Take the 2-minute tour ×
Mathematics Stack Exchange is a question and answer site for people studying math at any level and professionals in related fields. It's 100% free, no registration required.

I am interested in alternatives to Ziegler's Lectures on Polytopes, which is the suggested textbook for a course I am attending. I find the conversational style of the book jarring.

share|improve this question
    
I would recommend Brondsted, I'm currently reading through it and it is packed with information. It is very carefully written and it seems that every sentence is carefully placed to be essential at that moment in the book. –  Samuel Reid Jan 7 '12 at 23:07
add comment

3 Answers

Other books on Convex Polytopes are: Arne Brondsted, An Introduction to Convex Polytopes, Branko Grünbaum, Convex Polytopes (there is a second edition that updates the 1967 version), A. D. Alexandrov, Convex Polyhedra (translation from Russian of a Russian book from 1950, but with update and notes). They all have their pros/cons. I, at least, think Ziegler's book is excellent.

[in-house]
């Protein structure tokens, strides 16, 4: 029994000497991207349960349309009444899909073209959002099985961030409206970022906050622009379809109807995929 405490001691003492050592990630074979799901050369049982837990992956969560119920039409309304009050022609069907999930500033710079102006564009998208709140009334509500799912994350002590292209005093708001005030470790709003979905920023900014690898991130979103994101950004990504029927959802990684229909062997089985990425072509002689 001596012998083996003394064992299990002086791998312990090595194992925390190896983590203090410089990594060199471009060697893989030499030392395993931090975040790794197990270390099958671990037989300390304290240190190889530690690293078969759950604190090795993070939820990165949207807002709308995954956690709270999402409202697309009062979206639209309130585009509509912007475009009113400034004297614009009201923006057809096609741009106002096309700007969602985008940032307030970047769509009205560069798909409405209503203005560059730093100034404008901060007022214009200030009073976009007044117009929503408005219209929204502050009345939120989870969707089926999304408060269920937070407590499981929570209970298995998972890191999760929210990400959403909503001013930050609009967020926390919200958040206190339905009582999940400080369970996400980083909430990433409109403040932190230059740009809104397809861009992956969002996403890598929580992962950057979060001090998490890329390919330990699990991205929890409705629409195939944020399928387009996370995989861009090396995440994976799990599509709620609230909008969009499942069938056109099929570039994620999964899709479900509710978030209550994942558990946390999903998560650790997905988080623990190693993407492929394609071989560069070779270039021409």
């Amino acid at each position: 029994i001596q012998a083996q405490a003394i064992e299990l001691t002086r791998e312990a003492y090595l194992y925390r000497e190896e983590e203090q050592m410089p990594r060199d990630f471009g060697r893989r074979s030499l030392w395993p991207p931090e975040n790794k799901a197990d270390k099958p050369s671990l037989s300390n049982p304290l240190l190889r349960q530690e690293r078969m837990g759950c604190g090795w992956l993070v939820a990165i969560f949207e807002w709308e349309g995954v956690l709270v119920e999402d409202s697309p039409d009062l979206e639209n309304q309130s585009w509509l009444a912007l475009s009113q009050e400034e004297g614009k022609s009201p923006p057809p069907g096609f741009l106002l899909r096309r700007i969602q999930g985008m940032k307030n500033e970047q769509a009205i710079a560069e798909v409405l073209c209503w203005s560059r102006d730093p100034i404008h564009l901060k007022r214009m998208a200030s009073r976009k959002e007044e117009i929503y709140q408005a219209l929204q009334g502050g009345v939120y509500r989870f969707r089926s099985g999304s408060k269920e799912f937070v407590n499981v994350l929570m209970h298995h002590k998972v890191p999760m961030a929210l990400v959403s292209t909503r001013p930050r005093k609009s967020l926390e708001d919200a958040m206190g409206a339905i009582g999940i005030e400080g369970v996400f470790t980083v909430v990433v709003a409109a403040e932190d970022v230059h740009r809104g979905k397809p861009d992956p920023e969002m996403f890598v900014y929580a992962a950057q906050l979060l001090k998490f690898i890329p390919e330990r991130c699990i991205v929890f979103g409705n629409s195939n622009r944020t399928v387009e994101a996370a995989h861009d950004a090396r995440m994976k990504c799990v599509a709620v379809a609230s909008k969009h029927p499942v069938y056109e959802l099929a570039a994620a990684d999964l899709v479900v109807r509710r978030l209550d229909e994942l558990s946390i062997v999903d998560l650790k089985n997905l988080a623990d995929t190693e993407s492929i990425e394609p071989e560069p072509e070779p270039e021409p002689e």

share|improve this answer
    
Grünbaum's book should be mandatory reading! –  Mariano Suárez-Alvarez Nov 2 '11 at 9:36
add comment

I think this (Regular Polytopes by Coxeter) would be a good book. I liked his book on geometry. Also the reviews seem to indicate that is is pretty good.

share|improve this answer
add comment

Some of the topics of Ziegler's (excellent) book (e.g. Gale transforms, f-vectors, the secondary polytope, fiber polytopes) are also covered in the "Triangulations" book of De Loera, Rambau and Santos. The treatment is from a slightly different perspective and definitely worth a look. They provide many pictures.

Another alternative (also more from the triangulations perspective) is the book Lectures in Geometric Combinatorics.

share|improve this answer
add comment

Your Answer

 
discard

By posting your answer, you agree to the privacy policy and terms of service.

Not the answer you're looking for? Browse other questions tagged or ask your own question.